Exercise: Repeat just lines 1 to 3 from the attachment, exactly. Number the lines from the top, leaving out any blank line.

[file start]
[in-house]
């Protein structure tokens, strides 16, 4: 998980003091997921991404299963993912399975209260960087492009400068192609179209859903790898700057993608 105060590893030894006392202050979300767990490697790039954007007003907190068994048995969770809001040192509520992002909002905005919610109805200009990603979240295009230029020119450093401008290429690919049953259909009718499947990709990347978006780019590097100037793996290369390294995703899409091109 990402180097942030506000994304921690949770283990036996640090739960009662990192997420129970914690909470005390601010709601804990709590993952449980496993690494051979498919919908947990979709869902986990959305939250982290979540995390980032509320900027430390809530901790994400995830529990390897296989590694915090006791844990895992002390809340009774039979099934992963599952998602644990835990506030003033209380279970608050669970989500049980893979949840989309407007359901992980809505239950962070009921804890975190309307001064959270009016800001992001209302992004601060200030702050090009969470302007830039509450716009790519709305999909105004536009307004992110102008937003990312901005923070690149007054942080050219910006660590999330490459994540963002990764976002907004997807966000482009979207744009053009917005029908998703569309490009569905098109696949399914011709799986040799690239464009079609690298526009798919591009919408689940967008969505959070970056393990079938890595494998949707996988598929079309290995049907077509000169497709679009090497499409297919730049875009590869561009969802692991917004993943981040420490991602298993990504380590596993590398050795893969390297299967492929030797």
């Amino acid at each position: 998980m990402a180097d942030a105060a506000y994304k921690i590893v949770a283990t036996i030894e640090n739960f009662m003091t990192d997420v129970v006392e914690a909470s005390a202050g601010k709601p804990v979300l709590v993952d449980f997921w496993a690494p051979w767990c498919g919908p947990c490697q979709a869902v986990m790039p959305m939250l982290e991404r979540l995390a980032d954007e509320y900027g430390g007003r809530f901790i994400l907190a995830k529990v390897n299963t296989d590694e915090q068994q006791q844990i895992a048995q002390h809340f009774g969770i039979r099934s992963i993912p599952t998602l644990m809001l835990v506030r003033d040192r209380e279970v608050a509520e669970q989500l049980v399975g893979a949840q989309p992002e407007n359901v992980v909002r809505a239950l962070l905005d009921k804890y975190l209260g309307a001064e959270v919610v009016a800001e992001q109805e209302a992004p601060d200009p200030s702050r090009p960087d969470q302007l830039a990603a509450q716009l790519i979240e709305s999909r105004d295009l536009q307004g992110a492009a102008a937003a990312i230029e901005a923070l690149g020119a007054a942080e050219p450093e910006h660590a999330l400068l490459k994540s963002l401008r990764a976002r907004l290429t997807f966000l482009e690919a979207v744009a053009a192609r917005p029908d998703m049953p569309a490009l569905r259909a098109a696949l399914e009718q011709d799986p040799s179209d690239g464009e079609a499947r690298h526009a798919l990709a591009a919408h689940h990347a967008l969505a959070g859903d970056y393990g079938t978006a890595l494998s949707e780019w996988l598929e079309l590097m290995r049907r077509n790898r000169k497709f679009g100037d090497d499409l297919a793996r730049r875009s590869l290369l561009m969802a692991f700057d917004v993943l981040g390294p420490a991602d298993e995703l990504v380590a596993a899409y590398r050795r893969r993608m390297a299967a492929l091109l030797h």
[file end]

[in-house]
């Protein structure tokens, strides 16, 4: 998980003091997921991404299963993912399975209260960087492009400068192609179209859903790898700057993608 105060590893030894006392202050979300767990490697790039954007007003907190068994048995969770809001040192509520992002909002905005919610109805200009990603979240295009230029020119450093401008290429690919049953259909009718499947990709990347978006780019590097100037793996290369390294995703899409091109 990402180097942030506000994304921690949770283990036996640090739960009662990192997420129970914690909470005390601010709601804990709590993952449980496993690494051979498919919908947990979709869902986990959305939250982290979540995390980032509320900027430390809530901790994400995830529990390897296989590694915090006791844990895992002390809340009774039979099934992963599952998602644990835990506030003033209380279970608050669970989500049980893979949840989309407007359901992980809505239950962070009921804890975190309307001064959270009016800001992001209302992004601060200030702050090009969470302007830039509450716009790519709305999909105004536009307004992110102008937003990312901005923070690149007054942080050219910006660590999330490459994540963002990764976002907004997807966000482009979207744009053009917005029908998703569309490009569905098109696949399914011709799986040799690239464009079609690298526009798919591009919408689940967008969505959070970056393990079938890595494998949707996988598929079309290995049907077509000169497709679009090497499409297919730049875009590869561009969802692991917004993943981040420490991602298993990504380590596993590398050795893969390297299967492929030797």
């Amino acid at each position: 998980m990402a180097d942030a105060a506000y994304k921690i590893v949770a283990t036996i030894e640090n739960f009662m003091t990192d997420v129970v006392e914690a909470s005390a202050g601010k709601p804990v979300l709590v993952d449980f997921w496993a690494p051979w767990c498919g919908p947990c490697q979709a869902v986990m790039p959305m939250l982290e991404r979540l995390a980032d954007e509320y900027g430390g007003r809530f901790i994400l907190a995830k529990v390897n299963t296989d590694e915090q068994q006791q844990i895992a048995q002390h809340f009774g969770i039979r099934s992963i993912p599952t998602l644990m809001l835990v506030r003033d040192r209380e279970v608050a509520e669970q989500l049980v399975g893979a949840q989309p992002e407007n359901v992980v909002r809505a239950l962070l905005d009921k804890y975190l209260g309307a001064e959270v919610v009016a800001e992001q109805e209302a992004p601060d200009p200030s702050r090009p960087d969470q302007l830039a990603a509450q716009l790519i979240e709305s999909r105004d295009l536009q307004g992110a492009a102008a937003a990312i230029e901005a923070l690149g020119a007054a942080e050219p450093e910006h660590a999330l400068l490459k994540s963002l401008r990764a976002r907004l290429t997807f966000l482009e690919a979207v744009a053009a192609r917005p029908d998703m049953p569309a490009l569905r259909a098109a696949l399914e009718q011709d799986p040799s179209d690239g464009e079609a499947r690298h526009a798919l990709a591009a919408h689940h990347a967008l969505a959070g859903d970056y393990g079938t978006a890595l494998s949707e780019w996988l598929e079309l590097m290995r049907r077509n790898r000169k497709f679009g100037d090497d499409l297919a793996r730049r875009s590869l290369l561009m969802a692991f700057d917004v993943l981040g390294p420490a991602d298993e995703l990504v380590a596993a899409y590398r050795r893969r993608m390297a299967a492929l091109l030797h």